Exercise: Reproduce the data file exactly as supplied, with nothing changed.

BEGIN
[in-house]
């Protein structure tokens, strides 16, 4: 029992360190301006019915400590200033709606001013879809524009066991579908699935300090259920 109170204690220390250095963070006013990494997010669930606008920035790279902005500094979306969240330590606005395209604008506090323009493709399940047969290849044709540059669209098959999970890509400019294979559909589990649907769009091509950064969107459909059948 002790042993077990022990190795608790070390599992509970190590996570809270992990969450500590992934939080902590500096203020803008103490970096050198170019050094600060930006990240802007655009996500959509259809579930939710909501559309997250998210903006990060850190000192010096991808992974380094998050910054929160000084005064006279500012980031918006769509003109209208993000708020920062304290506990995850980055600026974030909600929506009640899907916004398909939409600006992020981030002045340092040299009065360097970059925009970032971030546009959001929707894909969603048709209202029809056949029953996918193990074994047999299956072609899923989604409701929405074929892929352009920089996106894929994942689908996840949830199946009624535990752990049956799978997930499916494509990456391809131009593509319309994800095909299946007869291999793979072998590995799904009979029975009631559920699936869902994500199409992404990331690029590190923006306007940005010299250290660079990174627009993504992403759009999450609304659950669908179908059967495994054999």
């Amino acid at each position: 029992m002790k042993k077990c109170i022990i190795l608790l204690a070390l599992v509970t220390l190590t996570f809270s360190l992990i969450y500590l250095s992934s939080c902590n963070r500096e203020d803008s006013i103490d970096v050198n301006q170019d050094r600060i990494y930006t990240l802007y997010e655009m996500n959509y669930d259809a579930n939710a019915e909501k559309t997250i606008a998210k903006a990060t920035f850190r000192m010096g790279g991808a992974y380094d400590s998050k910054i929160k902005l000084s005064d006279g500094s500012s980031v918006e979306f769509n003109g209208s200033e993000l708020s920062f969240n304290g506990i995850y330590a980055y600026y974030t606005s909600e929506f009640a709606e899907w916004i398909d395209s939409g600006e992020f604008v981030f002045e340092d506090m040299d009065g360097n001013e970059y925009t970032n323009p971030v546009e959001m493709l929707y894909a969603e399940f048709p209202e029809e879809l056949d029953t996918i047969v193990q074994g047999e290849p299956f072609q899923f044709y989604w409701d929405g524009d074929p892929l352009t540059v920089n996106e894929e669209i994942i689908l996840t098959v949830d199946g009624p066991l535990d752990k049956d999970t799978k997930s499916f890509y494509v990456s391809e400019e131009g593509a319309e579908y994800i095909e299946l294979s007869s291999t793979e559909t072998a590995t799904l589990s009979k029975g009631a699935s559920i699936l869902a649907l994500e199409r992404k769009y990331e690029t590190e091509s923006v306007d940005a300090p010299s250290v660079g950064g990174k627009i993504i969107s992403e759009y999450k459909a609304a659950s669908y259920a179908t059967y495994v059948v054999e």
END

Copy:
[in-house]
């Protein structure tokens, strides 16, 4: 029992360190301006019915400590200033709606001013879809524009066991579908699935300090259920 109170204690220390250095963070006013990494997010669930606008920035790279902005500094979306969240330590606005395209604008506090323009493709399940047969290849044709540059669209098959999970890509400019294979559909589990649907769009091509950064969107459909059948 002790042993077990022990190795608790070390599992509970190590996570809270992990969450500590992934939080902590500096203020803008103490970096050198170019050094600060930006990240802007655009996500959509259809579930939710909501559309997250998210903006990060850190000192010096991808992974380094998050910054929160000084005064006279500012980031918006769509003109209208993000708020920062304290506990995850980055600026974030909600929506009640899907916004398909939409600006992020981030002045340092040299009065360097970059925009970032971030546009959001929707894909969603048709209202029809056949029953996918193990074994047999299956072609899923989604409701929405074929892929352009920089996106894929994942689908996840949830199946009624535990752990049956799978997930499916494509990456391809131009593509319309994800095909299946007869291999793979072998590995799904009979029975009631559920699936869902994500199409992404990331690029590190923006306007940005010299250290660079990174627009993504992403759009999450609304659950669908179908059967495994054999």
């Amino acid at each position: 029992m002790k042993k077990c109170i022990i190795l608790l204690a070390l599992v509970t220390l190590t996570f809270s360190l992990i969450y500590l250095s992934s939080c902590n963070r500096e203020d803008s006013i103490d970096v050198n301006q170019d050094r600060i990494y930006t990240l802007y997010e655009m996500n959509y669930d259809a579930n939710a019915e909501k559309t997250i606008a998210k903006a990060t920035f850190r000192m010096g790279g991808a992974y380094d400590s998050k910054i929160k902005l000084s005064d006279g500094s500012s980031v918006e979306f769509n003109g209208s200033e993000l708020s920062f969240n304290g506990i995850y330590a980055y600026y974030t606005s909600e929506f009640a709606e899907w916004i398909d395209s939409g600006e992020f604008v981030f002045e340092d506090m040299d009065g360097n001013e970059y925009t970032n323009p971030v546009e959001m493709l929707y894909a969603e399940f048709p209202e029809e879809l056949d029953t996918i047969v193990q074994g047999e290849p299956f072609q899923f044709y989604w409701d929405g524009d074929p892929l352009t540059v920089n996106e894929e669209i994942i689908l996840t098959v949830d199946g009624p066991l535990d752990k049956d999970t799978k997930s499916f890509y494509v990456s391809e400019e131009g593509a319309e579908y994800i095909e299946l294979s007869s291999t793979e559909t072998a590995t799904l589990s009979k029975g009631a699935s559920i699936l869902a649907l994500e199409r992404k769009y990331e690029t590190e091509s923006v306007d940005a300090p010299s250290v660079g950064g990174k627009i993504i969107s992403e759009y999450k459909a609304a659950s669908y259920a179908t059967y495994v059948v054999e």